Revisiting Dua Lipa's Future Nostalgia, the Perfect Pop Album That Got Everyone Through the Pandemic

Dua Lipa
Dua Lipa Photo courtesy of Permanent Press Media
In the nearly four years since Dua Lipa last performed in Miami, the British pop star's career has skyrocketed beyond even the wildest expectations. She's been everywhere — from British Vogue covers to the Grammys stage to the Versace runway — and for good reason: Her 2020 follow-up to 2017's self-titled debut dominated charts and swept awards. With inspirations ranging from Europop and 2000s dance to funk and disco, the album proved an instant classic, expertly toeing the line between influence and innovation, all while remaining endlessly listenable.

Just this past December, her dance-pop track "Levitating" was named the number-one track on Billboard's Hot 100 Songs of the year (the first by a female artist since Adele ten years before), despite never having reached number one on the weekly Hot 100. At the same time, "Levitating" (despite the controversies surrounding the lead remix) was the most-streamed song in the U.S., with a whopping 804.71 million streams across various audio and video platforms.

When Lipa stops at the FTX Arena on February 9 (with the witchy Caroline Polachek as her opening act), it will kick off the long-awaited tour of that mega-popular album, Future Nostalgia, of which "Levitating" is the fifth single. Released shortly after pandemic lockdowns began in late March 2020, her sophomore effort was critically acclaimed and soon became a hit, reaching certified platinum status in the U.S. by March of 2021 — a feat no doubt aided by the public's pandemic- and lockdown-induced thirst for something upbeat and danceable.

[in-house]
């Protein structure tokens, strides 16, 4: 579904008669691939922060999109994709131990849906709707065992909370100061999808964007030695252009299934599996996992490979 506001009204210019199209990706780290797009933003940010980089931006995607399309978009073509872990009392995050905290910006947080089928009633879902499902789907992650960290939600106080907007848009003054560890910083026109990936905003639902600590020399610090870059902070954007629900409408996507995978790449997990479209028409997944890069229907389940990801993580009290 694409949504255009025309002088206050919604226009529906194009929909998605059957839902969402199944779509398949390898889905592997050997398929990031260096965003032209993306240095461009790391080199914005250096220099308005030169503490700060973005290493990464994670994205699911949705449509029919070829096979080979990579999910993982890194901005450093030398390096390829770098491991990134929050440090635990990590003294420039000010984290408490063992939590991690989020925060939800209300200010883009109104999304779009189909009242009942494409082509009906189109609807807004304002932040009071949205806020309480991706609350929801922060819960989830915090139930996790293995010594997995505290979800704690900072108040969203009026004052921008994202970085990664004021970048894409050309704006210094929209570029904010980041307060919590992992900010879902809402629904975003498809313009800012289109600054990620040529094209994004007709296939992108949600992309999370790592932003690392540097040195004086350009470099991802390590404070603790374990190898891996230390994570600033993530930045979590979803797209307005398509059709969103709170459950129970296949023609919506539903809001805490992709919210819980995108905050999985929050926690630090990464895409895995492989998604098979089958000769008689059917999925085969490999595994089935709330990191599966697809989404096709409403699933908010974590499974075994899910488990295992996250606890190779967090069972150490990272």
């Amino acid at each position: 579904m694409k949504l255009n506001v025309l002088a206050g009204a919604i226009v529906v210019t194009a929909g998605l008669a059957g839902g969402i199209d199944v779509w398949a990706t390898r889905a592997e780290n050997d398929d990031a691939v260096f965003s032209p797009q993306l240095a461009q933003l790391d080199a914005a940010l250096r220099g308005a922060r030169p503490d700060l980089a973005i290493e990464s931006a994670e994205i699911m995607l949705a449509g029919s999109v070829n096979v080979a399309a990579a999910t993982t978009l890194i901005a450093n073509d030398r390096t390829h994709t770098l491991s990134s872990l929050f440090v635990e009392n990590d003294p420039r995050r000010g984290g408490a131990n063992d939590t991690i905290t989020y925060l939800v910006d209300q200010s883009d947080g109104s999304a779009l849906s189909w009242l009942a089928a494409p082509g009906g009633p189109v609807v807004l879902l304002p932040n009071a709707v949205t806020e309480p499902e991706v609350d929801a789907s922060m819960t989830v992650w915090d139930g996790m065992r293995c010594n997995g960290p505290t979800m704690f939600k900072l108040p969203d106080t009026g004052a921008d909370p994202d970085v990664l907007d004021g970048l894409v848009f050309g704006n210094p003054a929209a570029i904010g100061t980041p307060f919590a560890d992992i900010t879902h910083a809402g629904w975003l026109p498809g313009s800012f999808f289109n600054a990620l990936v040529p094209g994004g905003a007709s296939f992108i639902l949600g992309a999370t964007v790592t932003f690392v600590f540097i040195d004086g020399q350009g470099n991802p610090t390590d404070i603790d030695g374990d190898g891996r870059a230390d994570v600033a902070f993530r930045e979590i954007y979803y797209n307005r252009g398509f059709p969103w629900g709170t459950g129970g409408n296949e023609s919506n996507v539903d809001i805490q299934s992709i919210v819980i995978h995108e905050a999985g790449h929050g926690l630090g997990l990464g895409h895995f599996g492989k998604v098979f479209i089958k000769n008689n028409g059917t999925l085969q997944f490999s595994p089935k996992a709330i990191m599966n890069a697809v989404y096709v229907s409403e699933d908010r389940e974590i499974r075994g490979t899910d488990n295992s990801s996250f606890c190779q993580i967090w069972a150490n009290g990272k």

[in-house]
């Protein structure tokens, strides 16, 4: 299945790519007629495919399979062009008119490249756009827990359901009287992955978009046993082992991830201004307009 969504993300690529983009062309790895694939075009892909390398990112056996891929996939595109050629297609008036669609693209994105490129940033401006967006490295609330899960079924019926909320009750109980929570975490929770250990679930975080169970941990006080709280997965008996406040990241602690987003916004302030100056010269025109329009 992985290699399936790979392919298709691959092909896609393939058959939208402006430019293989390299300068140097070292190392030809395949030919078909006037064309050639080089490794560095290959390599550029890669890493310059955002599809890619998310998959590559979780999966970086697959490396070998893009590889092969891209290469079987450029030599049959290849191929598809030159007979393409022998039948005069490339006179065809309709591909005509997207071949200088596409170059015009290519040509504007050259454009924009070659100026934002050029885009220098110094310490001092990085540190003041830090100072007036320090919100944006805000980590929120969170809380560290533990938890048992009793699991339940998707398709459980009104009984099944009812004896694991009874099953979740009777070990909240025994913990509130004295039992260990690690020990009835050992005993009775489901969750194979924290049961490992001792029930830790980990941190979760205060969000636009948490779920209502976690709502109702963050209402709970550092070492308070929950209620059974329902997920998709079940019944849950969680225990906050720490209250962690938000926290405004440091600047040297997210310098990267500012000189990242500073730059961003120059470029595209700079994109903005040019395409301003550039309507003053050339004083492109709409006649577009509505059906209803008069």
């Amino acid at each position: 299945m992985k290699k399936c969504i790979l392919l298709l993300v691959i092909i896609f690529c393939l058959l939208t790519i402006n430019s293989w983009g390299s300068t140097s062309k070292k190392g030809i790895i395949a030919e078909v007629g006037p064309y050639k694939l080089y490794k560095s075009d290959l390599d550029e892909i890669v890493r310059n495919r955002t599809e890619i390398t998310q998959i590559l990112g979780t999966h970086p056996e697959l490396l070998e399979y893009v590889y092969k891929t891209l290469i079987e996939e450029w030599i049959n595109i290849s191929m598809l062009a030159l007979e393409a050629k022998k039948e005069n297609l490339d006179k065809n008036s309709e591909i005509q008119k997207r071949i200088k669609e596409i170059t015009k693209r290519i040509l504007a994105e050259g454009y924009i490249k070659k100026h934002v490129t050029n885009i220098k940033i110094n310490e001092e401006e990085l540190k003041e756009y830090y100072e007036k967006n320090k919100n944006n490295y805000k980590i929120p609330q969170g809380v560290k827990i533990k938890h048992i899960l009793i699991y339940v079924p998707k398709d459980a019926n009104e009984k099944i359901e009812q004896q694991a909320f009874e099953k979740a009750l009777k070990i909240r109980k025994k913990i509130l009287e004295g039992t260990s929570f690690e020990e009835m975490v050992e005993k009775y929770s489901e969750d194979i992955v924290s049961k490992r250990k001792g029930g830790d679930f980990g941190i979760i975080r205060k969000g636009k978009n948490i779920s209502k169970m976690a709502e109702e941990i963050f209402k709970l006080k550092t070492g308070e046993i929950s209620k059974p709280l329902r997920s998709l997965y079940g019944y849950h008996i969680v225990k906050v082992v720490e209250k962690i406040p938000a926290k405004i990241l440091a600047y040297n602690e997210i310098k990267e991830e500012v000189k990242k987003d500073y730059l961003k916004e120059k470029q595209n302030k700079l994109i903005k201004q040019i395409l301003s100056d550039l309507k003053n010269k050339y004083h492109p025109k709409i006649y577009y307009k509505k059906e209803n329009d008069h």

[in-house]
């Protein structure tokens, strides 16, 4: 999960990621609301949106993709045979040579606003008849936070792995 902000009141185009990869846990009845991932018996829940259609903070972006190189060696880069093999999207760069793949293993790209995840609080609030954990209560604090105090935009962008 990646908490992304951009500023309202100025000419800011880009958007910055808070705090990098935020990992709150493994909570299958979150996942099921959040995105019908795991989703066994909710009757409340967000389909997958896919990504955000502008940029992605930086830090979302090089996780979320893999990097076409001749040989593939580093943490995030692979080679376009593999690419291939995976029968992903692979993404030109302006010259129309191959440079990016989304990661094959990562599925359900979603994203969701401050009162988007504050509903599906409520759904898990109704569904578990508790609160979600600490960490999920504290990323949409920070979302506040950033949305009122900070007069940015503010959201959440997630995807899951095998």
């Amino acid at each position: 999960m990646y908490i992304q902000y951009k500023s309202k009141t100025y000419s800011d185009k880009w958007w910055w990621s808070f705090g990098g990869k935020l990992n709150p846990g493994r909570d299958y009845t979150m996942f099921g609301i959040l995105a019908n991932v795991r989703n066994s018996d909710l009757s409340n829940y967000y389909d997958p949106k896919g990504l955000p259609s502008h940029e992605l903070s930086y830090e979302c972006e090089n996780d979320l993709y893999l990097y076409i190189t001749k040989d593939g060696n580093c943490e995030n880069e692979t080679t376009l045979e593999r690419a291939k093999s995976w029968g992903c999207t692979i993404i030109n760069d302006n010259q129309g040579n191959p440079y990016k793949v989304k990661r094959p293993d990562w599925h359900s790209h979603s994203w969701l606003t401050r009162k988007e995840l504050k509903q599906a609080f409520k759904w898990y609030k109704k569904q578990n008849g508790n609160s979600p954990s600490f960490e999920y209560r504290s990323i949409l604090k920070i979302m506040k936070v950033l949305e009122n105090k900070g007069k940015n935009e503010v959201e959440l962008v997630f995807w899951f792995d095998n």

Future Nostalgia proved to be exactly what listeners needed. At a time when artists were pushing back their album releases dates to better weather the pandemic, Lipa brought hers up a week and was well rewarded. The unlikely combination of retro disco influences and space-inspired escapism made Future Nostalgia the perfect album (and "Levitating" the perfect track) for the moment. Songs like "Break My Heart," the third single off the album, for example, is marked by the blend of its infectious dance beat interpolated from INXS's 1987 hit "Need You Tonight" and its disco-inspired string arrangements pulled right from the '70s, was but one hit in an album full of them — each hailing from retro elements while maintaining a modern, future-oriented twist. "Cool," too, draws directly from the synth-driven soft rock of the '80s, but this time with a 2000s hyperpop sheen.

And though it's clear with Future Nostalgia that Lipa's inspirations were vast and varied — she has said she was drawing from the music of her childhood when creating the album — the result is both cohesive and groundbreaking. An ever-present ray of light in a dark and difficult two years, Future Nostalgia has proven a critical piece of music, a promise of revitalized nostalgia-driven optimism for the future as much as it is a promise of more dance parties to come. "Yes, it was made to be listened out in the clubs and at festivals," Lipa told BBC in an April 2020 interview. "But at the same time, I wanted to give people some happiness during this time, where they don't have to think about what's going on and just shut off and dance."